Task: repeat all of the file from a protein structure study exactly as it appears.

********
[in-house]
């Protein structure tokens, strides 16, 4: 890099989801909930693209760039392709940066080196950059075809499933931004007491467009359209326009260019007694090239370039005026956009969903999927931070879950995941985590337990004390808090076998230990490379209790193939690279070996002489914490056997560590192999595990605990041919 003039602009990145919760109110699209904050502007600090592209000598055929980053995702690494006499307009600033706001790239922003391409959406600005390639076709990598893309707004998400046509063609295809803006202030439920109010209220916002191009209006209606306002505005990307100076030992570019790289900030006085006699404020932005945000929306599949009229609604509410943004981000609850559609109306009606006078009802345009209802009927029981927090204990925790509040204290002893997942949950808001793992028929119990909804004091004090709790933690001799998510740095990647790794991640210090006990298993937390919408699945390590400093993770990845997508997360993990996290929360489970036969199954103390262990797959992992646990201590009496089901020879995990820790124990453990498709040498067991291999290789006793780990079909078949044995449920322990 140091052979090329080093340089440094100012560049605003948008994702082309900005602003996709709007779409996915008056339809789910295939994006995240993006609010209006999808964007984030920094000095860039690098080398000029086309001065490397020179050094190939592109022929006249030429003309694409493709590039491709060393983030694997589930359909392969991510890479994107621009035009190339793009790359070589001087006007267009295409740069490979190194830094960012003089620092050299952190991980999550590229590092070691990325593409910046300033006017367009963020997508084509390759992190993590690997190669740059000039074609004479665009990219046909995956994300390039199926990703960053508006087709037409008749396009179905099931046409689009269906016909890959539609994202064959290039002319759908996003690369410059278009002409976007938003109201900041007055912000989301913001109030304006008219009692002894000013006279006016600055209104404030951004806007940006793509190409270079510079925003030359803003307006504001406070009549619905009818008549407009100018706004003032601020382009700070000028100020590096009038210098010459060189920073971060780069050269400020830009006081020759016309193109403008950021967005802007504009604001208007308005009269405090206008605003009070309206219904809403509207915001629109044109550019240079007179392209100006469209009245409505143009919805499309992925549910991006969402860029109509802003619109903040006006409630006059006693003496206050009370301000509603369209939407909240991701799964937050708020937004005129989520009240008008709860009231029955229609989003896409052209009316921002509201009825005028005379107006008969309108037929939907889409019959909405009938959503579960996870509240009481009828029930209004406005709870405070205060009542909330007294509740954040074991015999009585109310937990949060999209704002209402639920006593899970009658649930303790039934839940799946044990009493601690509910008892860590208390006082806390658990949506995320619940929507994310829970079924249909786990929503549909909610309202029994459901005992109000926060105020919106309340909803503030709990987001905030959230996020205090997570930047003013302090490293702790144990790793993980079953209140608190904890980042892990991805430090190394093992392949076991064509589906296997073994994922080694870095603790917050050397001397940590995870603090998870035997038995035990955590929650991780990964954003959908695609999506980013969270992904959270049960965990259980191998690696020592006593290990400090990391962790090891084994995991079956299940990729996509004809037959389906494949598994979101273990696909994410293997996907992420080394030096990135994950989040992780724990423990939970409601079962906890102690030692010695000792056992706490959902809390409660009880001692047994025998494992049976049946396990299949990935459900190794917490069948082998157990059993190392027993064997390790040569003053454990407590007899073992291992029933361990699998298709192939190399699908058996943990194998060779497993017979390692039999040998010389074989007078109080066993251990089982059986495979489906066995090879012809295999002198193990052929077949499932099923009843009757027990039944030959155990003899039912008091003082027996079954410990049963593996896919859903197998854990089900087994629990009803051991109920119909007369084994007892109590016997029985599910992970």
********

[in-house]
């Protein structure tokens, strides 16, 4: 890099989801909930693209760039392709940066080196950059075809499933931004007491467009359209326009260019007694090239370039005026956009969903999927931070879950995941985590337990004390808090076998230990490379209790193939690279070996002489914490056997560590192999595990605990041919 003039602009990145919760109110699209904050502007600090592209000598055929980053995702690494006499307009600033706001790239922003391409959406600005390639076709990598893309707004998400046509063609295809803006202030439920109010209220916002191009209006209606306002505005990307100076030992570019790289900030006085006699404020932005945000929306599949009229609604509410943004981000609850559609109306009606006078009802345009209802009927029981927090204990925790509040204290002893997942949950808001793992028929119990909804004091004090709790933690001799998510740095990647790794991640210090006990298993937390919408699945390590400093993770990845997508997360993990996290929360489970036969199954103390262990797959992992646990201590009496089901020879995990820790124990453990498709040498067991291999290789006793780990079909078949044995449920322990 140091052979090329080093340089440094100012560049605003948008994702082309900005602003996709709007779409996915008056339809789910295939994006995240993006609010209006999808964007984030920094000095860039690098080398000029086309001065490397020179050094190939592109022929006249030429003309694409493709590039491709060393983030694997589930359909392969991510890479994107621009035009190339793009790359070589001087006007267009295409740069490979190194830094960012003089620092050299952190991980999550590229590092070691990325593409910046300033006017367009963020997508084509390759992190993590690997190669740059000039074609004479665009990219046909995956994300390039199926990703960053508006087709037409008749396009179905099931046409689009269906016909890959539609994202064959290039002319759908996003690369410059278009002409976007938003109201900041007055912000989301913001109030304006008219009692002894000013006279006016600055209104404030951004806007940006793509190409270079510079925003030359803003307006504001406070009549619905009818008549407009100018706004003032601020382009700070000028100020590096009038210098010459060189920073971060780069050269400020830009006081020759016309193109403008950021967005802007504009604001208007308005009269405090206008605003009070309206219904809403509207915001629109044109550019240079007179392209100006469209009245409505143009919805499309992925549910991006969402860029109509802003619109903040006006409630006059006693003496206050009370301000509603369209939407909240991701799964937050708020937004005129989520009240008008709860009231029955229609989003896409052209009316921002509201009825005028005379107006008969309108037929939907889409019959909405009938959503579960996870509240009481009828029930209004406005709870405070205060009542909330007294509740954040074991015999009585109310937990949060999209704002209402639920006593899970009658649930303790039934839940799946044990009493601690509910008892860590208390006082806390658990949506995320619940929507994310829970079924249909786990929503549909909610309202029994459901005992109000926060105020919106309340909803503030709990987001905030959230996020205090997570930047003013302090490293702790144990790793993980079953209140608190904890980042892990991805430090190394093992392949076991064509589906296997073994994922080694870095603790917050050397001397940590995870603090998870035997038995035990955590929650991780990964954003959908695609999506980013969270992904959270049960965990259980191998690696020592006593290990400090990391962790090891084994995991079956299940990729996509004809037959389906494949598994979101273990696909994410293997996907992420080394030096990135994950989040992780724990423990939970409601079962906890102690030692010695000792056992706490959902809390409660009880001692047994025998494992049976049946396990299949990935459900190794917490069948082998157990059993190392027993064997390790040569003053454990407590007899073992291992029933361990699998298709192939190399699908058996943990194998060779497993017979390692039999040998010389074989007078109080066993251990089982059986495979489906066995090879012809295999002198193990052929077949499932099923009843009757027990039944030959155990003899039912008091003082027996079954410990049963593996896919859903197998854990089900087994629990009803051991109920119909007369084994007892109590016997029985599910992970």